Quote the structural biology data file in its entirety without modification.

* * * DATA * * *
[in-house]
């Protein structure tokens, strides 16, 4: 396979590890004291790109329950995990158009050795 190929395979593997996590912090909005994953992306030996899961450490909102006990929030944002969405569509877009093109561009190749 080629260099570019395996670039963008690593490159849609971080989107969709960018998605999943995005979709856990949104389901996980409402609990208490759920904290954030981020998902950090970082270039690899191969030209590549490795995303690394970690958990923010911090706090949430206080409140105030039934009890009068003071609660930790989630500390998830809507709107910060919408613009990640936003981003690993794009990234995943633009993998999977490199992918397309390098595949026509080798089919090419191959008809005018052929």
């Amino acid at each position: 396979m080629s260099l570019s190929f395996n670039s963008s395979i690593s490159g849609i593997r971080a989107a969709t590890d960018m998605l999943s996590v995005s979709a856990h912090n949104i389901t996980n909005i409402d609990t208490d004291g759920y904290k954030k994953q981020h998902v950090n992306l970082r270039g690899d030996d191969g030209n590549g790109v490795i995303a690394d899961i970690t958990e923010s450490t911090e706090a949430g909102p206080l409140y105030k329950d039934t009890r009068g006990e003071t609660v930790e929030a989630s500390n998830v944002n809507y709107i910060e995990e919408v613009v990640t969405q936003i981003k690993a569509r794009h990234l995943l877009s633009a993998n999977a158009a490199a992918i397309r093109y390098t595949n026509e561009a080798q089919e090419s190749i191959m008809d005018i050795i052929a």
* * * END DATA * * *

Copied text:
[in-house]
């Protein structure tokens, strides 16, 4: 396979590890004291790109329950995990158009050795 190929395979593997996590912090909005994953992306030996899961450490909102006990929030944002969405569509877009093109561009190749 080629260099570019395996670039963008690593490159849609971080989107969709960018998605999943995005979709856990949104389901996980409402609990208490759920904290954030981020998902950090970082270039690899191969030209590549490795995303690394970690958990923010911090706090949430206080409140105030039934009890009068003071609660930790989630500390998830809507709107910060919408613009990640936003981003690993794009990234995943633009993998999977490199992918397309390098595949026509080798089919090419191959008809005018052929």
């Amino acid at each position: 396979m080629s260099l570019s190929f395996n670039s963008s395979i690593s490159g849609i593997r971080a989107a969709t590890d960018m998605l999943s996590v995005s979709a856990h912090n949104i389901t996980n909005i409402d609990t208490d004291g759920y904290k954030k994953q981020h998902v950090n992306l970082r270039g690899d030996d191969g030209n590549g790109v490795i995303a690394d899961i970690t958990e923010s450490t911090e706090a949430g909102p206080l409140y105030k329950d039934t009890r009068g006990e003071t609660v930790e929030a989630s500390n998830v944002n809507y709107i910060e995990e919408v613009v990640t969405q936003i981003k690993a569509r794009h990234l995943l877009s633009a993998n999977a158009a490199a992918i397309r093109y390098t595949n026509e561009a080798q089919e090419s190749i191959m008809d005018i050795i052929a």